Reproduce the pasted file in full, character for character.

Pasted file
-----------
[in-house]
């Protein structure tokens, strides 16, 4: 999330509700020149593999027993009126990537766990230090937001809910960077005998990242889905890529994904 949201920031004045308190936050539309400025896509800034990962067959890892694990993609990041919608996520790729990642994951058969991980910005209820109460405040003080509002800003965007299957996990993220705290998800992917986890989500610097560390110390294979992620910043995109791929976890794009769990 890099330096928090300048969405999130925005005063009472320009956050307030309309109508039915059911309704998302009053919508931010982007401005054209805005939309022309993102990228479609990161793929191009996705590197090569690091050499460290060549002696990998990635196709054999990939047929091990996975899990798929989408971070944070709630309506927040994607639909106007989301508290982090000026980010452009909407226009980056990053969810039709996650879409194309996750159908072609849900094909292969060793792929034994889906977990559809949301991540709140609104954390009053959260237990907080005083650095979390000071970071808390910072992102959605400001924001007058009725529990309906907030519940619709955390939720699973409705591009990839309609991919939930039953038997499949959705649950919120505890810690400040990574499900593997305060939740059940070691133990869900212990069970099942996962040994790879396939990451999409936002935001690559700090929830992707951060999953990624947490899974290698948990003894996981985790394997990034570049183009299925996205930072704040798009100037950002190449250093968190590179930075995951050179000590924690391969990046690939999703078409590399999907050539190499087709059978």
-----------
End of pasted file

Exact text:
[in-house]
């Protein structure tokens, strides 16, 4: 999330509700020149593999027993009126990537766990230090937001809910960077005998990242889905890529994904 949201920031004045308190936050539309400025896509800034990962067959890892694990993609990041919608996520790729990642994951058969991980910005209820109460405040003080509002800003965007299957996990993220705290998800992917986890989500610097560390110390294979992620910043995109791929976890794009769990 890099330096928090300048969405999130925005005063009472320009956050307030309309109508039915059911309704998302009053919508931010982007401005054209805005939309022309993102990228479609990161793929191009996705590197090569690091050499460290060549002696990998990635196709054999990939047929091990996975899990798929989408971070944070709630309506927040994607639909106007989301508290982090000026980010452009909407226009980056990053969810039709996650879409194309996750159908072609849900094909292969060793792929034994889906977990559809949301991540709140609104954390009053959260237990907080005083650095979390000071970071808390910072992102959605400001924001007058009725529990309906907030519940619709955390939720699973409705591009990839309609991919939930039953038997499949959705649950919120505890810690400040990574499900593997305060939740059940070691133990869900212990069970099942996962040994790879396939990451999409936002935001690559700090929830992707951060999953990624947490899974290698948990003894996981985790394997990034570049183009299925996205930072704040798009100037950002190449250093968190590179930075995951050179000590924690391969990046690939999703078409590399999907050539190499087709059978």